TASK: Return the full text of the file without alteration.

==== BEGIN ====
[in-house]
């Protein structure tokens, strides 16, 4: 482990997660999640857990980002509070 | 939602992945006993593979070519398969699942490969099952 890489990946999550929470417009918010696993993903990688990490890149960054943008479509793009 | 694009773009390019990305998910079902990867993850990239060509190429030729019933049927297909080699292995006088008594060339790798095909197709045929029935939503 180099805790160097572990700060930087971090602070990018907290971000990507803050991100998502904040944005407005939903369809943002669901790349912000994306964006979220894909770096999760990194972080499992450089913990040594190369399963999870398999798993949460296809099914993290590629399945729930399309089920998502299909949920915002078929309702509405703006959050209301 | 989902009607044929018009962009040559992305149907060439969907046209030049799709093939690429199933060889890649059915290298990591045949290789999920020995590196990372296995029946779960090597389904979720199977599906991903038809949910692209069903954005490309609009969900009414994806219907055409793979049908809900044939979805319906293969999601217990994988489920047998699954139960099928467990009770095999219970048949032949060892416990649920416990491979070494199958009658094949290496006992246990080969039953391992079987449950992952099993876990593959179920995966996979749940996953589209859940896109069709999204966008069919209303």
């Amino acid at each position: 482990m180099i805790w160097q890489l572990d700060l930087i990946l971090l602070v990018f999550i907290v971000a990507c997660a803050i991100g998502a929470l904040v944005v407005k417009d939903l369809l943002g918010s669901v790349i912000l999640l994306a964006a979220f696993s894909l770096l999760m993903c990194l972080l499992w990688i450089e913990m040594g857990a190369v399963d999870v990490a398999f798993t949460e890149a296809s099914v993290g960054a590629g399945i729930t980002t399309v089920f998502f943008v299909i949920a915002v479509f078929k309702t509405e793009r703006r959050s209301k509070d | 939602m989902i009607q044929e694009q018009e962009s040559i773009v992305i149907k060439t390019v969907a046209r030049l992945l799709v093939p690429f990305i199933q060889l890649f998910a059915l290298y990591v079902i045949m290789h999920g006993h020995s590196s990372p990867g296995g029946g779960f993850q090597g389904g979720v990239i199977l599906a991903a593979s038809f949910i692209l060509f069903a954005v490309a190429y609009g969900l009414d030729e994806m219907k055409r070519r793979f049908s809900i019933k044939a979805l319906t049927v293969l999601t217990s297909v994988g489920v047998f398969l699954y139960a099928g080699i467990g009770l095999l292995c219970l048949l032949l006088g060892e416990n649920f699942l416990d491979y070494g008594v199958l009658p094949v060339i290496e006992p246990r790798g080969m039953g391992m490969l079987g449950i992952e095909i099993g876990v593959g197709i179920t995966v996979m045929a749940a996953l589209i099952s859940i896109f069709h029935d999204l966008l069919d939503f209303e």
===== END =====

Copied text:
[in-house]
């Protein structure tokens, strides 16, 4: 482990997660999640857990980002509070 | 939602992945006993593979070519398969699942490969099952 890489990946999550929470417009918010696993993903990688990490890149960054943008479509793009 | 694009773009390019990305998910079902990867993850990239060509190429030729019933049927297909080699292995006088008594060339790798095909197709045929029935939503 180099805790160097572990700060930087971090602070990018907290971000990507803050991100998502904040944005407005939903369809943002669901790349912000994306964006979220894909770096999760990194972080499992450089913990040594190369399963999870398999798993949460296809099914993290590629399945729930399309089920998502299909949920915002078929309702509405703006959050209301 | 989902009607044929018009962009040559992305149907060439969907046209030049799709093939690429199933060889890649059915290298990591045949290789999920020995590196990372296995029946779960090597389904979720199977599906991903038809949910692209069903954005490309609009969900009414994806219907055409793979049908809900044939979805319906293969999601217990994988489920047998699954139960099928467990009770095999219970048949032949060892416990649920416990491979070494199958009658094949290496006992246990080969039953391992079987449950992952099993876990593959179920995966996979749940996953589209859940896109069709999204966008069919209303």
């Amino acid at each position: 482990m180099i805790w160097q890489l572990d700060l930087i990946l971090l602070v990018f999550i907290v971000a990507c997660a803050i991100g998502a929470l904040v944005v407005k417009d939903l369809l943002g918010s669901v790349i912000l999640l994306a964006a979220f696993s894909l770096l999760m993903c990194l972080l499992w990688i450089e913990m040594g857990a190369v399963d999870v990490a398999f798993t949460e890149a296809s099914v993290g960054a590629g399945i729930t980002t399309v089920f998502f943008v299909i949920a915002v479509f078929k309702t509405e793009r703006r959050s209301k509070d | 939602m989902i009607q044929e694009q018009e962009s040559i773009v992305i149907k060439t390019v969907a046209r030049l992945l799709v093939p690429f990305i199933q060889l890649f998910a059915l290298y990591v079902i045949m290789h999920g006993h020995s590196s990372p990867g296995g029946g779960f993850q090597g389904g979720v990239i199977l599906a991903a593979s038809f949910i692209l060509f069903a954005v490309a190429y609009g969900l009414d030729e994806m219907k055409r070519r793979f049908s809900i019933k044939a979805l319906t049927v293969l999601t217990s297909v994988g489920v047998f398969l699954y139960a099928g080699i467990g009770l095999l292995c219970l048949l032949l006088g060892e416990n649920f699942l416990d491979y070494g008594v199958l009658p094949v060339i290496e006992p246990r790798g080969m039953g391992m490969l079987g449950i992952e095909i099993g876990v593959g197709i179920t995966v996979m045929a749940a996953l589209i099952s859940i896109f069709h029935d999204l966008l069919d939503f209303e």